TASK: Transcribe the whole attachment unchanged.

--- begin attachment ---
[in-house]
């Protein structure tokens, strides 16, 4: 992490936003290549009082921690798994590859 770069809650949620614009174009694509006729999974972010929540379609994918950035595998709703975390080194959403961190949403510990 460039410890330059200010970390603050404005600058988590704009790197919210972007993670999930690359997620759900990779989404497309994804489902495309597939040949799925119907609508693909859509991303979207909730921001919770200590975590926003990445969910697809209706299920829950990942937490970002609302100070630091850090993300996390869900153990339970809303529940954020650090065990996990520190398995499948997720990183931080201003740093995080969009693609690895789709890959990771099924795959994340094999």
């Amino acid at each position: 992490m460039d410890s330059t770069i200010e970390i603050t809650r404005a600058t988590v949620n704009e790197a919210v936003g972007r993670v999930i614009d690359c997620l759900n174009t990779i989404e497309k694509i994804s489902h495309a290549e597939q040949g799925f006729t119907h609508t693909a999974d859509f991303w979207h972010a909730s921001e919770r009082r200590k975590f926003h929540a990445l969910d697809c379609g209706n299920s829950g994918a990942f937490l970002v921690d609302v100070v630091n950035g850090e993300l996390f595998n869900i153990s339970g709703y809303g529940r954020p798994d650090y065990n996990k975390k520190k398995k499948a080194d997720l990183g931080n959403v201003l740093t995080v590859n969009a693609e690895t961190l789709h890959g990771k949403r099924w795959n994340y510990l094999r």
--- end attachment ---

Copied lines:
[in-house]
């Protein structure tokens, strides 16, 4: 992490936003290549009082921690798994590859 770069809650949620614009174009694509006729999974972010929540379609994918950035595998709703975390080194959403961190949403510990 460039410890330059200010970390603050404005600058988590704009790197919210972007993670999930690359997620759900990779989404497309994804489902495309597939040949799925119907609508693909859509991303979207909730921001919770200590975590926003990445969910697809209706299920829950990942937490970002609302100070630091850090993300996390869900153990339970809303529940954020650090065990996990520190398995499948997720990183931080201003740093995080969009693609690895789709890959990771099924795959994340094999």
């Amino acid at each position: 992490m460039d410890s330059t770069i200010e970390i603050t809650r404005a600058t988590v949620n704009e790197a919210v936003g972007r993670v999930i614009d690359c997620l759900n174009t990779i989404e497309k694509i994804s489902h495309a290549e597939q040949g799925f006729t119907h609508t693909a999974d859509f991303w979207h972010a909730s921001e919770r009082r200590k975590f926003h929540a990445l969910d697809c379609g209706n299920s829950g994918a990942f937490l970002v921690d609302v100070v630091n950035g850090e993300l996390f595998n869900i153990s339970g709703y809303g529940r954020p798994d650090y065990n996990k975390k520190k398995k499948a080194d997720l990183g931080n959403v201003l740093t995080v590859n969009a693609e690895t961190l789709h890959g990771k949403r099924w795959n994340y510990l094999r």